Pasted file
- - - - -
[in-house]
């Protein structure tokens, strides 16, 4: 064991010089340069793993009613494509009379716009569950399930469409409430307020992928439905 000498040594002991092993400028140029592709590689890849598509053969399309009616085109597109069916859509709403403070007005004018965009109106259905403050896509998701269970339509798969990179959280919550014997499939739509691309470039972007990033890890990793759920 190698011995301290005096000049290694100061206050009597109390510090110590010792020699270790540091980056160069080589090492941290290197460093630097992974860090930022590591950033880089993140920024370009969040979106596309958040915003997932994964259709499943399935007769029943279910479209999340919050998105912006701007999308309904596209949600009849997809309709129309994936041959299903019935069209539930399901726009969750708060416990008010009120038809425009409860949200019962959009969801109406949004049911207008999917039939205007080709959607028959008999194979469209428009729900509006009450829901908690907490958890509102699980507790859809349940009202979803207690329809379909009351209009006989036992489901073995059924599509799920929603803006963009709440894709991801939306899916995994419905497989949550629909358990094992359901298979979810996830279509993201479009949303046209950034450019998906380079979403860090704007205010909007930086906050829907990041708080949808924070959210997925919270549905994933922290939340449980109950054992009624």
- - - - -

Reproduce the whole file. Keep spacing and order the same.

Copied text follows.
[in-house]
């Protein structure tokens, strides 16, 4: 064991010089340069793993009613494509009379716009569950399930469409409430307020992928439905 000498040594002991092993400028140029592709590689890849598509053969399309009616085109597109069916859509709403403070007005004018965009109106259905403050896509998701269970339509798969990179959280919550014997499939739509691309470039972007990033890890990793759920 190698011995301290005096000049290694100061206050009597109390510090110590010792020699270790540091980056160069080589090492941290290197460093630097992974860090930022590591950033880089993140920024370009969040979106596309958040915003997932994964259709499943399935007769029943279910479209999340919050998105912006701007999308309904596209949600009849997809309709129309994936041959299903019935069209539930399901726009969750708060416990008010009120038809425009409860949200019962959009969801109406949004049911207008999917039939205007080709959607028959008999194979469209428009729900509006009450829901908690907490958890509102699980507790859809349940009202979803207690329809379909009351209009006989036992489901073995059924599509799920929603803006963009709440894709991801939306899916995994419905497989949550629909358990094992359901298979979810996830279509993201479009949303046209950034450019998906380079979403860090704007205010909007930086906050829907990041708080949808924070959210997925919270549905994933922290939340449980109950054992009624």